Risingshadow has had the honour of interviewing Libby McGugan.
Libby McGugan was born 1972 in Airdrie, a small town east of Glasgow in Scotland, to a Catholic mother and a Protestant-turned-atheist father, who loved science. She enjoyed a mixed diet of quantum physics, spiritual instinct, George Lucas and Steven Spielberg. Her ambition was to grow up and join the Rebel alliance in a galaxy Far, Far away. Instead she went to Glasgow University and studied medicine.
A practising doctor, she has worked in Scotland, in Australia with the Flying Doctors service and, for a few months, in a field hospital in the desert. She loves travelling and the diversity that is the way different people see the world, and has been trekking in the Himalaya of Bhutan, potholing in Sarawak, backpacking in Chile and Europe, and diving in Cairns.
Her biggest influences are Joseph Campbell, Lao Tzu, David Bohm, Brian Greene and Yoda.
AN INTERVIEW WITH LIBBY MCGUGAN
Could you tell us something about yourself in your own words?
I’m a bit of an experience junkie. I’d say I have a very rich life with music, writing and good friends. I’ve learned that how I think affects my experience, so I try to think well - it pays off every time. And I love chai tea.
Have you always been interested in science fiction?
I suppose so, although I’m not a purist. Seeing Star Wars in the cinema was one of those life-changing moments for me. I like the idea of looking forward, using imagination to think ‘what if?’ I’m probably more interested in philosophy and science itself, through...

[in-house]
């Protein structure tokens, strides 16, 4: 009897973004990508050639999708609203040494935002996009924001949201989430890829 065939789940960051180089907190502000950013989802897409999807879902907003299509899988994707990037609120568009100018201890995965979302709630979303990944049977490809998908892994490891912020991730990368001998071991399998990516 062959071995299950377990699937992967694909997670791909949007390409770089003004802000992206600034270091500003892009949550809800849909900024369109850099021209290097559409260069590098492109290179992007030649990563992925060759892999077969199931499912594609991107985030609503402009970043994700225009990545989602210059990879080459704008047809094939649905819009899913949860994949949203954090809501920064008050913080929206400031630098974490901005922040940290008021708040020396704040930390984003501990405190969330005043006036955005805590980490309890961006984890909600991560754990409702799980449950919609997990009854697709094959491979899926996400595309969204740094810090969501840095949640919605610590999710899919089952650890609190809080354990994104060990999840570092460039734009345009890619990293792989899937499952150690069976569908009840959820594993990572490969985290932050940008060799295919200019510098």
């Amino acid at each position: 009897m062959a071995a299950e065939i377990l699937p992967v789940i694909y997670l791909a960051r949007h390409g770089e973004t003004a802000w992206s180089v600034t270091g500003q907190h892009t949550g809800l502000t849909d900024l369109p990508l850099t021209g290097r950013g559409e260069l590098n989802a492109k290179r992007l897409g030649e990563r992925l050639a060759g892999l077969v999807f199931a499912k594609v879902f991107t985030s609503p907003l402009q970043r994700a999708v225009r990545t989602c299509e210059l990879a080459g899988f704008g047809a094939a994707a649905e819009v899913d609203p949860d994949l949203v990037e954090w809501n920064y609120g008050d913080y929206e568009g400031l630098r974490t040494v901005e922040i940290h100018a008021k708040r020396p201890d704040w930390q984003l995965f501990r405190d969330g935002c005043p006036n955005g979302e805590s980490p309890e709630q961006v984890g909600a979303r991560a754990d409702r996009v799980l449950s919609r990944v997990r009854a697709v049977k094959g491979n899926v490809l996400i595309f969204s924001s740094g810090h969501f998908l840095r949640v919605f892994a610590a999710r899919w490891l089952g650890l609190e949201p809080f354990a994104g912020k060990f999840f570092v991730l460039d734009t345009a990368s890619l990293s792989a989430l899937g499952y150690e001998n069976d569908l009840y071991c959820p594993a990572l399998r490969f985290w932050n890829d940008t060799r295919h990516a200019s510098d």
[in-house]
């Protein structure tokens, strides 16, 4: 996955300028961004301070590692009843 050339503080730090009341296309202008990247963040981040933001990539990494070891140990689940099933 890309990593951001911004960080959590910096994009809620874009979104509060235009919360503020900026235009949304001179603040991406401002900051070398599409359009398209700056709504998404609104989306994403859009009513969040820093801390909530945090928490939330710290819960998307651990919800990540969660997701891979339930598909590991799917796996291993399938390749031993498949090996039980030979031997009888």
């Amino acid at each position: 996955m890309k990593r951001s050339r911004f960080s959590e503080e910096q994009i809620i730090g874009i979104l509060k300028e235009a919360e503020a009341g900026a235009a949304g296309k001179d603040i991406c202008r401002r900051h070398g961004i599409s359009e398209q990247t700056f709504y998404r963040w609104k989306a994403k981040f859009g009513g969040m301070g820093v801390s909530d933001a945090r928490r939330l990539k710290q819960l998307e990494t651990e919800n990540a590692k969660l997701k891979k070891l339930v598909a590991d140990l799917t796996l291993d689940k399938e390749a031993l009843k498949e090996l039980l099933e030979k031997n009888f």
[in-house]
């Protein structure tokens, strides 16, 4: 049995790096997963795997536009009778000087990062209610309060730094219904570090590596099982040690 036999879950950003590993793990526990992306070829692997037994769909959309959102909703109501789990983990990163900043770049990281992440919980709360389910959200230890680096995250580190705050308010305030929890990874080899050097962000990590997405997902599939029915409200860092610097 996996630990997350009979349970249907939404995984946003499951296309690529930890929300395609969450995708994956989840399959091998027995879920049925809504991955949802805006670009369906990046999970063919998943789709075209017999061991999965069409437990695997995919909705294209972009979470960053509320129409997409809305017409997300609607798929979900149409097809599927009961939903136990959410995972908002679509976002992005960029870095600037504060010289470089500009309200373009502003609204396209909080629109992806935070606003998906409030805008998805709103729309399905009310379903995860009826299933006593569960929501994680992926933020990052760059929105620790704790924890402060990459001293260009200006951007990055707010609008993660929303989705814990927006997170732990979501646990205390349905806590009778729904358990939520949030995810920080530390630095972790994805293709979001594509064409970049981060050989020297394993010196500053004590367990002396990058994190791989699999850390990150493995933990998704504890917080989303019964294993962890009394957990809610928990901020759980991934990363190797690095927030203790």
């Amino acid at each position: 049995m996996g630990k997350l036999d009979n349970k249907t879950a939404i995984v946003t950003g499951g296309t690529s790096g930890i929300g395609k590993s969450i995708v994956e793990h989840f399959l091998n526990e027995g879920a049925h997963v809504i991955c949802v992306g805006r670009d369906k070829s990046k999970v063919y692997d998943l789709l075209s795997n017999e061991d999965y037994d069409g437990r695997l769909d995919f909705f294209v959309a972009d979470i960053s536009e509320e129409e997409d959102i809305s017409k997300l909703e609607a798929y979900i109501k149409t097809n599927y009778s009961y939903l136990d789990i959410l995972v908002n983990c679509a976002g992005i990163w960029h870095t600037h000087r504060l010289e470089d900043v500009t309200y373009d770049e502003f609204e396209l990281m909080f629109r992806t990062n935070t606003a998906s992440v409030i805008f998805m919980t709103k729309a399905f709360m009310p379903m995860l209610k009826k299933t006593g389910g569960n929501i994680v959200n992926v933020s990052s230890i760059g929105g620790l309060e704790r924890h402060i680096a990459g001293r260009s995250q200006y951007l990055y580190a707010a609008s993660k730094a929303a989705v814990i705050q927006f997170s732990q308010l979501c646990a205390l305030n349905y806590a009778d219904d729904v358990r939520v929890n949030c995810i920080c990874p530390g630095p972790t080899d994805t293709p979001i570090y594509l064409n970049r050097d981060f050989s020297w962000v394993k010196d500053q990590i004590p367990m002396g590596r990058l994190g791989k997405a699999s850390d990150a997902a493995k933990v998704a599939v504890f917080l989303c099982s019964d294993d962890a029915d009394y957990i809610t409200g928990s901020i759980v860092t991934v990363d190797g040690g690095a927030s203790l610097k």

What are your favourite authors and books? Have any of these authors and books been a source of inspiration to you?
There’s so much inspiration out there. My favourites would be ‘The End of Mr Y’ by Scarlett Thomas, ‘Ghostwritten’ by David Mitchell and ‘The Alchemist’ by Paolo Coelho. For non fiction it would be Brian Greene’s ‘The Fabric of the Cosmos’ and Rupert Sheldrake’s ‘The Science Delusion’.
How did you come up with the idea of writing your debut book (The Eidolon)?
It started with a concept that came from thinking about dark matter. Isn’t it intriguing that we’re missing such a huge chunk of everything? And then there was the dichotomy of worldviews that I grew up with – my father’s science driven atheist beliefs and my mum’s spiritual, catholic beliefs. Neither sat well with me. I’ve worked out my own worldview now and I’m happy with that. The book was a way to explore things through the journey of a pragmatic scientist.
Could you tell us something about The Eidolon? What can readers expect from it?
A thriller that explores the nature of reality through an edge-of-the-seat story line featuring dark matter, the CERN laboratory, and the boundary between the living and the dead.
How did it feel to write a science fiction book? Did you have to do research?
I didn’t set out to write a science fiction book – it was a story that happened to be science based. The story was just there – working out which genre it fits into came later, and it wasn’t clear-cut. But I did do quite a bit of research. I visited CERN and saw round ATLAS, which was incredible. It’s a phenomenal set up and a testament to man’s drive to understand things. I’d followed the general concepts in quantum physics over the years, but had to dig around to get things as straight as I could for the book.
Are you planning on writing more science fiction books or other books in the near future?
The Eidolon is the first in a trilogy, so Robert has lots more to contend with… second book in progress now. I’m also writing a piece for Aethernet and for an anthology.
Is there anything you'd like to add?
There’s been some film interest, which is great. I’ve seen it as a film form the beginning – who’d play who, how the music would sound - I wrote it to soundtracks from composers like Hans Zimmer and Steve Jablonsky. So to have other people see it this way too is hugely rewarding. I finished writing the screenplay last week.
Other news – there’s a cool trailer with some epic music –